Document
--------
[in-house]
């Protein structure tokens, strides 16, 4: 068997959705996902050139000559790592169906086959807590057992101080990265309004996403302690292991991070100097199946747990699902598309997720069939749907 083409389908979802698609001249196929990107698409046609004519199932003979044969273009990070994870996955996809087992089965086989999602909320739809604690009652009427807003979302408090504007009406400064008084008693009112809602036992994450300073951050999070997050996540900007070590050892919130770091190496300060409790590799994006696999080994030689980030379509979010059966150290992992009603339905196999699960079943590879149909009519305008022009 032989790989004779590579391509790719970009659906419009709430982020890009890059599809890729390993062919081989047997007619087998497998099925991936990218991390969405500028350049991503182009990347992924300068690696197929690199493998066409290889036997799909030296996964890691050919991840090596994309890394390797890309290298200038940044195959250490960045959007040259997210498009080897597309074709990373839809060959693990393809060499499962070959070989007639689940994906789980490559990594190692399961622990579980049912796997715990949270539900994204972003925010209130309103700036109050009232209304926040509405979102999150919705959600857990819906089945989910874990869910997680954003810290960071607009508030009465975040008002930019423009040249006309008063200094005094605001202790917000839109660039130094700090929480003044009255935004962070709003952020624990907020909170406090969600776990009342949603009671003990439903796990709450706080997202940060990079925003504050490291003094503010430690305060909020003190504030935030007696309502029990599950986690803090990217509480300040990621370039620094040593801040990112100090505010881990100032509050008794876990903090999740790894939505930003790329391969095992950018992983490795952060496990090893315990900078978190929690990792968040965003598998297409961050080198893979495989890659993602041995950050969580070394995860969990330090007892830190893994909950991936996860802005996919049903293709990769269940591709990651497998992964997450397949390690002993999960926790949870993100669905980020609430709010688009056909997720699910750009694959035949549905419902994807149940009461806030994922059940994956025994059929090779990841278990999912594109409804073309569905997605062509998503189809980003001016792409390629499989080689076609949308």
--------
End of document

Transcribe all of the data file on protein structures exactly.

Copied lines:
[in-house]
């Protein structure tokens, strides 16, 4: 068997959705996902050139000559790592169906086959807590057992101080990265309004996403302690292991991070100097199946747990699902598309997720069939749907 083409389908979802698609001249196929990107698409046609004519199932003979044969273009990070994870996955996809087992089965086989999602909320739809604690009652009427807003979302408090504007009406400064008084008693009112809602036992994450300073951050999070997050996540900007070590050892919130770091190496300060409790590799994006696999080994030689980030379509979010059966150290992992009603339905196999699960079943590879149909009519305008022009 032989790989004779590579391509790719970009659906419009709430982020890009890059599809890729390993062919081989047997007619087998497998099925991936990218991390969405500028350049991503182009990347992924300068690696197929690199493998066409290889036997799909030296996964890691050919991840090596994309890394390797890309290298200038940044195959250490960045959007040259997210498009080897597309074709990373839809060959693990393809060499499962070959070989007639689940994906789980490559990594190692399961622990579980049912796997715990949270539900994204972003925010209130309103700036109050009232209304926040509405979102999150919705959600857990819906089945989910874990869910997680954003810290960071607009508030009465975040008002930019423009040249006309008063200094005094605001202790917000839109660039130094700090929480003044009255935004962070709003952020624990907020909170406090969600776990009342949603009671003990439903796990709450706080997202940060990079925003504050490291003094503010430690305060909020003190504030935030007696309502029990599950986690803090990217509480300040990621370039620094040593801040990112100090505010881990100032509050008794876990903090999740790894939505930003790329391969095992950018992983490795952060496990090893315990900078978190929690990792968040965003598998297409961050080198893979495989890659993602041995950050969580070394995860969990330090007892830190893994909950991936996860802005996919049903293709990769269940591709990651497998992964997450397949390690002993999960926790949870993100669905980020609430709010688009056909997720699910750009694959035949549905419902994807149940009461806030994922059940994956025994059929090779990841278990999912594109409804073309569905997605062509998503189809980003001016792409390629499989080689076609949308």